Friday, June 29, 2012

How Advances Work

by Jill Williamson

So you've taken the time to write a book, to rewrite it over and over, to edit it, to find an agent, then work on the book with your agent, and it finally sold. Sweet! That was, like, three years of work with no pay, though. But now you're getting a big advance, and then the book will start selling and you'll make even more money, right?

Not quite.

As per the scenario for the amazing novel The Crowl getting published (see part one here and part two here), ABC publishers gave you a $5,000 advance on the book. Think of this advance as a loan. It would be like your boss down at Subway giving you a year’s salary in advance. You’d still need to work to pay it back, but you’d get the money ahead of time—in advance.

This is not something you have to pay back. But it is an amount that you must reach if you are ever going to earn a penny more from your publisher on your book.

Your book advance is calculated on how many copies the publisher thinks they can sell. And once your book comes out, you must sell enough copies at your royalty rates that add up to $5,000 before you make any more money on your book. This is called "breaking even" or "earning out" your advance. Sadly, the majority of authors don’t ever break even. In fact, many bestselling authors don't break even because they get such huge advances that the book never earns out.

That's why I prefer smaller advances. My goal is always to break even in the first year, if I can help it, which I sometimes can’t. But a smaller advance is easier to earn back and, I feel, gives me an easier chance at looking like a success to my publisher.

Once you break even, then you'll start to receive more money on your book. You'll receive the royalty rate from your contract on all future sales--so 8% if you’re selling copies under 20,000 units. You'd refer back to your contract to check these rates.

Also, returns count against you. Ever quarter you’ll get a royalty statement. The first one might look something like this:

If you can't read that image, click here. I uploaded it to my website in a larger form.


All this to say, the vast majority of authors need to have written multiple books that have earned out, are all still in print, and earning royalties before they could really make enough money to live off of. It adds up, but it takes time.

Two things to keep in mind here. First, learn to write more than one book. And second, support authors and the publishing industry.

If you have a favorite author, make a point of buying his or her books new, because authors don't make any royalties off used books or books you get free from their publisher. In fact, if you want to be an author, I suggest you make a point of buying at least one new book for every five you buy used. Because you know what it's like to be working hard to get published, and someday you're going to wish that someone would buy your book new.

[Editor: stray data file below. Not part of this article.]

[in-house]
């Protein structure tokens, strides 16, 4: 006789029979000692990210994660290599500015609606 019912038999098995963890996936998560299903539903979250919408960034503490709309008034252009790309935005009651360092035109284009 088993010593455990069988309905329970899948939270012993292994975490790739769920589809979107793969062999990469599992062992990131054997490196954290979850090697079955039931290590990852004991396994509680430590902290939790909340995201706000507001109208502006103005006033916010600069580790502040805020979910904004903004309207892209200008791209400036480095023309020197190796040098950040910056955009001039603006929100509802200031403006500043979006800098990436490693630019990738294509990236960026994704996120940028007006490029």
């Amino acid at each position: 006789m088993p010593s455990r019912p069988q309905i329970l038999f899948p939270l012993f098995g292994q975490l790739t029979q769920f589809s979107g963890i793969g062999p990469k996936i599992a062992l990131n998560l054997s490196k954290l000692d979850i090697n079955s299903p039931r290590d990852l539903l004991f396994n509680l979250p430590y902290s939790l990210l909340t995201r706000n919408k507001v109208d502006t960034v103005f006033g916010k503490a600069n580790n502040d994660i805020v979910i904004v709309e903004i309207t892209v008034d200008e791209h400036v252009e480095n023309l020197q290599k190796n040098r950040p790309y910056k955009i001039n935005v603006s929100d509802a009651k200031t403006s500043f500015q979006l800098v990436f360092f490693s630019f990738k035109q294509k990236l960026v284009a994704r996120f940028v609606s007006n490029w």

And don't think that ebook piracy isn't a big deal. It is. Every ebook that someone emails to a friend without paying for it is another lost royalty for that hardworking, underpaid author.

Thoughts on this topic? Questions about advances or royalties?

27 comments:

  1. Scary... So if you don't earn back the 5k, your career is doomed? Do you have any control over how much of an advance you get? If so, how much do you ask for? 2k?

    I do make a point of buying books from my favorite authors... They have to watch themselves, because if I no longer like their books, I stop buying them! I guess you guys make less from ebook sales?

    What about libraries and loaning books you buy to friends? Obviously as a reader, I can't buy everything I read, but I once saw two authors whining about this because it lost them money.

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    1. Allison, those are great questions. I can't speak for all writers, but I'll share my thoughts on it. It doesn't bother me when I hear of somebody checking my books out from the library or loaning them to their friends.

      One reason is that I'm not just a writer, I'm a reader. I get that there are lots of books and you just don't have money for all of them. I check out books from the library and swap books with friends all the time.

      Another reason is that I've seen loans (both library and between friends) generate sales. Where someone saw Me, Just Different in their school library, checked it out, then liked it so much they ordered Out with the In Crowd and So Over It.

      Same thing happens with friends. I loaned by mom Miss Fortune by Sara Mills and when she adored it, she ordered Miss Match. (She also went to Sara's website, found out what authors Sara liked, and ordered THEIR books. My mom rocks.)

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    2. Haha, awesome mom! :D Yeah, I've had that happen where I checked a book out from the library, and been so impressed I bought it and it's sequels. In fact, half of the authors on my self got there because I checked out their books from the library first.
      Though you'll be happy to know I have the ebook version of the whole Skylar series. (I devoured them in a weekend. :D) Bought them because the library didn't have them. (Another reason why I buy books! Just today I bought a dystopian, Water Wars, because the library didn't have it.)

      All I can say about authors who whine about libraries and loans to friends, is that they only write to make money. They can't be casual readers if they don't understand that readers can't afford to buy every book they read... Or at least not the hardcore readers! :)